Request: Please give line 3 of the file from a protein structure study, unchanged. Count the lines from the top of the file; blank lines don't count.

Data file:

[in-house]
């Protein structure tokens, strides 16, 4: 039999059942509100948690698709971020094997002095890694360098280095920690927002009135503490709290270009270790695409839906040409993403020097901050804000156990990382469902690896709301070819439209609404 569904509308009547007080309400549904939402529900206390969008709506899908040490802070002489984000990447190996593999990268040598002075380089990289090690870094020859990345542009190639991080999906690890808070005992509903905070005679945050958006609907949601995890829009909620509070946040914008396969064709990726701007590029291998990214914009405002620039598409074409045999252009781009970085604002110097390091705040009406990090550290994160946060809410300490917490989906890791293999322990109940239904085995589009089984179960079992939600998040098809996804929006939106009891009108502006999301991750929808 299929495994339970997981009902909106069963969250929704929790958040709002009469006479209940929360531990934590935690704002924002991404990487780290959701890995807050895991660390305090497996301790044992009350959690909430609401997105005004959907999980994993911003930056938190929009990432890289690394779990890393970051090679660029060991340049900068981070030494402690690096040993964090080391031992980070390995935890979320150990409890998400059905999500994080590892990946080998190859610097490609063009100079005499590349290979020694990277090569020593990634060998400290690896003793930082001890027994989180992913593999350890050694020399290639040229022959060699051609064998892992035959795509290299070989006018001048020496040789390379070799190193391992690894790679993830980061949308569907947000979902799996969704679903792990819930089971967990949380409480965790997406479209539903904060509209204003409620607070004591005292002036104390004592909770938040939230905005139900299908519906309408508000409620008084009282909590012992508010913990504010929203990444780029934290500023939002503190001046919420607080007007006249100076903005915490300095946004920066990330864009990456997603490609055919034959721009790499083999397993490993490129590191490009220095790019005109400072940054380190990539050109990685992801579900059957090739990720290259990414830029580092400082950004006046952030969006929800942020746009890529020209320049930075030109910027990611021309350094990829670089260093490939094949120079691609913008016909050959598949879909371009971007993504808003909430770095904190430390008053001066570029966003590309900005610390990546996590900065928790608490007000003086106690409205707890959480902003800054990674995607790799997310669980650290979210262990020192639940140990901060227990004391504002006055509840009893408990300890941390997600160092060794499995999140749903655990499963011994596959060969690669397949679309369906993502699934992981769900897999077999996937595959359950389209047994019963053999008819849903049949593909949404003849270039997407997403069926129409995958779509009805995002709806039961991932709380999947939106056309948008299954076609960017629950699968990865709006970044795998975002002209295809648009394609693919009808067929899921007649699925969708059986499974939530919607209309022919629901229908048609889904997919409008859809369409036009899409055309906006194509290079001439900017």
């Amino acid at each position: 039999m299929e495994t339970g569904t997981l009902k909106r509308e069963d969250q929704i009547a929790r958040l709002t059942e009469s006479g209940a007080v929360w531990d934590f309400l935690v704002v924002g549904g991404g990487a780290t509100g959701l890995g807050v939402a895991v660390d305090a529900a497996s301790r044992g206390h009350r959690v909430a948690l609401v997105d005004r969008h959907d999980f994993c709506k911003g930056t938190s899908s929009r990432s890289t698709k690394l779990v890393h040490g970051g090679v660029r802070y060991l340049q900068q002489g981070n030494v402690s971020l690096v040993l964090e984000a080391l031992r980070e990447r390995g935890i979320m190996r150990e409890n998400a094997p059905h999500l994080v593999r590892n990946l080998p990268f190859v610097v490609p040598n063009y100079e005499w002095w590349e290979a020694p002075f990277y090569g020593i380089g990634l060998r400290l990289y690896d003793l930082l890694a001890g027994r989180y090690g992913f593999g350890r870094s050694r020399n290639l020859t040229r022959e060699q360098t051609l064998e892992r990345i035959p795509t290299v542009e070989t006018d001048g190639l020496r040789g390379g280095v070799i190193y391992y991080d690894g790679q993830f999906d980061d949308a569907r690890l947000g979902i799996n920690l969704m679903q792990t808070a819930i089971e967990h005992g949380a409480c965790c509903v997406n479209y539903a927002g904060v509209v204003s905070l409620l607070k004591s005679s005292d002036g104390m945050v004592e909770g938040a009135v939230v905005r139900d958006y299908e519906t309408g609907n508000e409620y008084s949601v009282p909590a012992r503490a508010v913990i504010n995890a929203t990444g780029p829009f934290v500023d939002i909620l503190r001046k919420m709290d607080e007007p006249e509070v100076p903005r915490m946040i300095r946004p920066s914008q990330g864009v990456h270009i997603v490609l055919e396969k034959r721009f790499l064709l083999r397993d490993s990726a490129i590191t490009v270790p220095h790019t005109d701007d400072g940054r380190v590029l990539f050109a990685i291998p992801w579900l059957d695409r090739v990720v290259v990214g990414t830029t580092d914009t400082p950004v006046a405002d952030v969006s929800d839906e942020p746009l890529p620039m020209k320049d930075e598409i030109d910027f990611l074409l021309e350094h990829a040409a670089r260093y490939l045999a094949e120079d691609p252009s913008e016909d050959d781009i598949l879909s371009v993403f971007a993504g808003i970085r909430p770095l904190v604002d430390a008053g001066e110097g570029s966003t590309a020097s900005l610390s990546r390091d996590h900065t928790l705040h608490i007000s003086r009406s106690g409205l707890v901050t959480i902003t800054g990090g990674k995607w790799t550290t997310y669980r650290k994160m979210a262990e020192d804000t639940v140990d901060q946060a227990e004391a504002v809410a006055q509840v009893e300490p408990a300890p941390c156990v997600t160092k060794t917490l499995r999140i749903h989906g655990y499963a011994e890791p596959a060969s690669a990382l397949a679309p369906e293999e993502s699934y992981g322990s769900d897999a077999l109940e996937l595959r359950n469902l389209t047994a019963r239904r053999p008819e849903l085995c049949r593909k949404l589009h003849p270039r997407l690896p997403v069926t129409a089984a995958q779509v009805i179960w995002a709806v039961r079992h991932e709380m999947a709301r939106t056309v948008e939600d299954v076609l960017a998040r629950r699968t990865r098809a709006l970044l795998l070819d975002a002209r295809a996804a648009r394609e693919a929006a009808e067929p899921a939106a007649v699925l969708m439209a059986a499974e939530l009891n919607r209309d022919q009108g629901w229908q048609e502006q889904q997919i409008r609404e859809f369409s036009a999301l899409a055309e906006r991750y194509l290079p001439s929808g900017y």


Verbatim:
């Amino acid at each position: 039999m299929e495994t339970g569904t997981l009902k909106r509308e069963d969250q929704i009547a929790r958040l709002t059942e009469s006479g209940a007080v929360w531990d934590f309400l935690v704002v924002g549904g991404g990487a780290t509100g959701l890995g807050v939402a895991v660390d305090a529900a497996s301790r044992g206390h009350r959690v909430a948690l609401v997105d005004r969008h959907d999980f994993c709506k911003g930056t938190s899908s929009r990432s890289t698709k690394l779990v890393h040490g970051g090679v660029r802070y060991l340049q900068q002489g981070n030494v402690s971020l690096v040993l964090e984000a080391l031992r980070e990447r390995g935890i979320m190996r150990e409890n998400a094997p059905h999500l994080v593999r590892n990946l080998p990268f190859v610097v490609p040598n063009y100079e005499w002095w590349e290979a020694p002075f990277y090569g020593i380089g990634l060998r400290l990289y690896d003793l930082l890694a001890g027994r989180y090690g992913f593999g350890r870094s050694r020399n290639l020859t040229r022959e060699q360098t051609l064998e892992r990345i035959p795509t290299v542009e070989t006018d001048g190639l020496r040789g390379g280095v070799i190193y391992y991080d690894g790679q993830f999906d980061d949308a569907r690890l947000g979902i799996n920690l969704m679903q792990t808070a819930i089971e967990h005992g949380a409480c965790c509903v997406n479209y539903a927002g904060v509209v204003s905070l409620l607070k004591s005679s005292d002036g104390m945050v004592e909770g938040a009135v939230v905005r139900d958006y299908e519906t309408g609907n508000e409620y008084s949601v009282p909590a012992r503490a508010v913990i504010n995890a929203t990444g780029p829009f934290v500023d939002i909620l503190r001046k919420m709290d607080e007007p006249e509070v100076p903005r915490m946040i300095r946004p920066s914008q990330g864009v990456h270009i997603v490609l055919e396969k034959r721009f790499l064709l083999r397993d490993s990726a490129i590191t490009v270790p220095h790019t005109d701007d400072g940054r380190v590029l990539f050109a990685i291998p992801w579900l059957d695409r090739v990720v290259v990214g990414t830029t580092d914009t400082p950004v006046a405002d952030v969006s929800d839906e942020p746009l890529p620039m020209k320049d930075e598409i030109d910027f990611l074409l021309e350094h990829a040409a670089r260093y490939l045999a094949e120079d691609p252009s913008e016909d050959d781009i598949l879909s371009v993403f971007a993504g808003i970085r909430p770095l904190v604002d430390a008053g001066e110097g570029s966003t590309a020097s900005l610390s990546r390091d996590h900065t928790l705040h608490i007000s003086r009406s106690g409205l707890v901050t959480i902003t800054g990090g990674k995607w790799t550290t997310y669980r650290k994160m979210a262990e020192d804000t639940v140990d901060q946060a227990e004391a504002v809410a006055q509840v009893e300490p408990a300890p941390c156990v997600t160092k060794t917490l499995r999140i749903h989906g655990y499963a011994e890791p596959a060969s690669a990382l397949a679309p369906e293999e993502s699934y992981g322990s769900d897999a077999l109940e996937l595959r359950n469902l389209t047994a019963r239904r053999p008819e849903l085995c049949r593909k949404l589009h003849p270039r997407l690896p997403v069926t129409a089984a995958q779509v009805i179960w995002a709806v039961r079992h991932e709380m999947a709301r939106t056309v948008e939600d299954v076609l960017a998040r629950r699968t990865r098809a709006l970044l795998l070819d975002a002209r295809a996804a648009r394609e693919a929006a009808e067929p899921a939106a007649v699925l969708m439209a059986a499974e939530l009891n919607r209309d022919q009108g629901w229908q048609e502006q889904q997919i409008r609404e859809f369409s036009a999301l899409a055309e906006r991750y194509l290079p001439s929808g900017y």